Aboriginal English and Responsive Pedagogy in Australian Education

Authors

DOI:

https://doi.org/10.21153/tesol2020vol29no1art1422

Keywords:

Aboriginal English, Aboriginal EALD, responsive pedagogy and authenticity

Abstract

Aboriginal English1, the language many Aboriginal and Torres Strait Islander students bring to the classroom, represents the introduction of significant change into the English language. It is the argument of this paper that the linguistic, social and cultural facts associated with the distinctiveness of Aboriginal English need to be taken into account in the English language education of both Aboriginal/Torres Strait Islander and non-Indigenous students in Australia.

The paper illustrates seven significant changes of expression which Aboriginal English has made possible in English. It then proposes a “responsive pedagogy” to represent a realistic and respectful pedagogical
response to the linguistic, social and cultural change which underlies Aboriginal English, drawing on current literature on second language and dialect acquisition and making frequent reference to materials which
have been developed to support such pedagogy.

It is implied that only with a pedagogy responding to Aboriginal English as it is, and to its speakers, will a viable English medium education for Aboriginal and Torres Strait Islander people be enabled.

1Aboriginal English” is the term used to denote “a range of varieties of English spoken by many Aboriginal and Torres Strait Islander people and some others in close contact with them which differ in systematic ways from Standard Australian English at all levels of linguistic structure and which are used for distinctive speech acts, speech events and genres” (Malcolm 1995, p 19).

Author Biographies

Ian G. Malcolm, Edith Cowan University, Australia

Ian Malcolm, Emeritus Professor of Applied Linguistics, Edith Cowan University, Western Australia. is widely recognized for his longstanding collaborative contributions to research into Aboriginal English as a linguistic, sociolinguistic and cultural phenomenon. He has been influential in bringing Aboriginal English research to international attention and, in association with Patricia Konigsberg and Glenys Collard, in developing policies and resources for two-way bidialectal education.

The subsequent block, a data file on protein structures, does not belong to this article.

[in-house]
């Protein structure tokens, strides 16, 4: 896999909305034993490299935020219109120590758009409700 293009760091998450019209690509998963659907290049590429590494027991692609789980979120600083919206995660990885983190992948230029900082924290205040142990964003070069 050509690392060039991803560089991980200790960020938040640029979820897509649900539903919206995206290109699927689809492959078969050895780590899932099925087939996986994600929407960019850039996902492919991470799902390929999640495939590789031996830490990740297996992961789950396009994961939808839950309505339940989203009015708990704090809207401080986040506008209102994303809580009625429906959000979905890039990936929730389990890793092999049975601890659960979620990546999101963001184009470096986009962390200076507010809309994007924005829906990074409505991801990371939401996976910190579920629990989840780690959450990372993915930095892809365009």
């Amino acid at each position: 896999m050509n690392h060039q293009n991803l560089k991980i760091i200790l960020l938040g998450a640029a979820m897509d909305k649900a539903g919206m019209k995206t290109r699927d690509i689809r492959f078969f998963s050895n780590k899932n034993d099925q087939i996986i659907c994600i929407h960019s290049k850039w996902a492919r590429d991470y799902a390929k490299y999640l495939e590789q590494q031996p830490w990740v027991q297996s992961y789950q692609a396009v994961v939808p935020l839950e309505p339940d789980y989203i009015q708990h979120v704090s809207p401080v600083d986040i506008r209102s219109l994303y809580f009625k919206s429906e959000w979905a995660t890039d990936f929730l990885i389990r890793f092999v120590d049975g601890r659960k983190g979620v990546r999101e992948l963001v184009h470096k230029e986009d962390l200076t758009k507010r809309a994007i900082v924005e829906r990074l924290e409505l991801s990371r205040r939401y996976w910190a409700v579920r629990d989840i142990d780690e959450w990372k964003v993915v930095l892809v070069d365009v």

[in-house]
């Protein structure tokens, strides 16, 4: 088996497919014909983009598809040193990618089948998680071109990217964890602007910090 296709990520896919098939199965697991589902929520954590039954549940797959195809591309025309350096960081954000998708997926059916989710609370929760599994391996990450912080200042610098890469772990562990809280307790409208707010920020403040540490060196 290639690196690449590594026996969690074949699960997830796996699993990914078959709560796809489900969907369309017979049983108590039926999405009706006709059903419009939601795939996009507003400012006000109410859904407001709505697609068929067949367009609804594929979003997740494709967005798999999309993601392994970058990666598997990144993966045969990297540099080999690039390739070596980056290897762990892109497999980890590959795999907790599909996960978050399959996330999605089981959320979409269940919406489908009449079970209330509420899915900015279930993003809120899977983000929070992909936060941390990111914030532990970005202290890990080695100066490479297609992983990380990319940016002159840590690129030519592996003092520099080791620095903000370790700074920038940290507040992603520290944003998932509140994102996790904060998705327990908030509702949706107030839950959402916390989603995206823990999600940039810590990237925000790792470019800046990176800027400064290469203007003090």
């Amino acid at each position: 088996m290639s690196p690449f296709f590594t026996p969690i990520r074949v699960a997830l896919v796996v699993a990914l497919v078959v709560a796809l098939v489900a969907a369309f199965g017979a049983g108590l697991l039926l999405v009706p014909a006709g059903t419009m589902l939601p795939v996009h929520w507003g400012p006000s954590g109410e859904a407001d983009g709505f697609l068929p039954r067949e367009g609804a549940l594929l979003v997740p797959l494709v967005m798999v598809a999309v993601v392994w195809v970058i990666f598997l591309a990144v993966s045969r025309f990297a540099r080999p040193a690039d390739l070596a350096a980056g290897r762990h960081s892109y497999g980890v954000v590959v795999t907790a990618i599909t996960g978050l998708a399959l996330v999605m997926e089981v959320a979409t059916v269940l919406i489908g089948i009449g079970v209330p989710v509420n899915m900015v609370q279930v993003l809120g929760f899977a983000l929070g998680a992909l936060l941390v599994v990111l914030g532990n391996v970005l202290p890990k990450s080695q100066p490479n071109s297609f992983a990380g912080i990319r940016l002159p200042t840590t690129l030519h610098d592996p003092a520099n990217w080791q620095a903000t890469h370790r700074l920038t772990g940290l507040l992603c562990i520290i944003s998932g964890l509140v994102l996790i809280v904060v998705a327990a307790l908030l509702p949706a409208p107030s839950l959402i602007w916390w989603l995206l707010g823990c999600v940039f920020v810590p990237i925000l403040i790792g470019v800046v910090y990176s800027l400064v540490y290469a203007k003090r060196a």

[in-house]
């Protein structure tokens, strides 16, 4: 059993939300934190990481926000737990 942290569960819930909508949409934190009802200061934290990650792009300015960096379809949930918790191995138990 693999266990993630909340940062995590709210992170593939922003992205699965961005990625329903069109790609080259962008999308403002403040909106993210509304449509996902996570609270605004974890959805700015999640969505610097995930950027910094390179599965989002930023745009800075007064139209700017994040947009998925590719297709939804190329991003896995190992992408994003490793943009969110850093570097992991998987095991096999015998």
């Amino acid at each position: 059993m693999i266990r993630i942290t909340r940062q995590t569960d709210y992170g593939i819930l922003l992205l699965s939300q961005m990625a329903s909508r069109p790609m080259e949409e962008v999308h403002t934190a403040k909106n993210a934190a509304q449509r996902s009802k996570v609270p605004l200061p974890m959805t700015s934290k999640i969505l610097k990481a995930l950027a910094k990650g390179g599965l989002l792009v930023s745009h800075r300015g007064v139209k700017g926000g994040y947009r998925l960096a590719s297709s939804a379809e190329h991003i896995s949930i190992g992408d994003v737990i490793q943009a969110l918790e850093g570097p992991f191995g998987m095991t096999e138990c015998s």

Patricia Königsberg, Western Australian Department of Education, Australia

Patricia Königsberg is a teacher and a linguist with extensive experience teaching multilingual and bidialectal learners of all ages in a range of settings, including regional and remote areas of Australia. Patricia has actively coordinated Education-based research on Aboriginal English and two-way learning with Ian Malcolm and Glenys Collard. Patricia has a passion for empowering both Aboriginal and non-Aboriginal learners from diverse linguistic backgrounds. Patricia is currently Principal Consultant, English as an Additional Language/Dialect, at the Western
Australian Department of Education.

Glenys Collard, University of Western Australia, Australia

Glenys Collard is a South West Nyungar woman and matriarch within her nuclear family of over 300 people. Glenys is an experienced teacher of all aspects relating to Aboriginal English and an Honorary Research Fellow at the University of Western Australia. She has co-authored numerous educational publications and academic papers, including three books written in Nyungar and Aboriginal English: “Kura”, “Kwobba Keip Boya”and “A Day in the Park”. Glenys’ wide range of research experience in Nyungar language, Aboriginal English, culture and education has enabled her to contribute significantly to developments related to public sector policy and planning.

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Published

2020-12-30

How to Cite

Malcolm, I. G. ., Königsberg, P. ., & Collard, G. . (2020). Aboriginal English and Responsive Pedagogy in Australian Education. TESOL in Context, 29(1), 61–93. https://doi.org/10.21153/tesol2020vol29no1art1422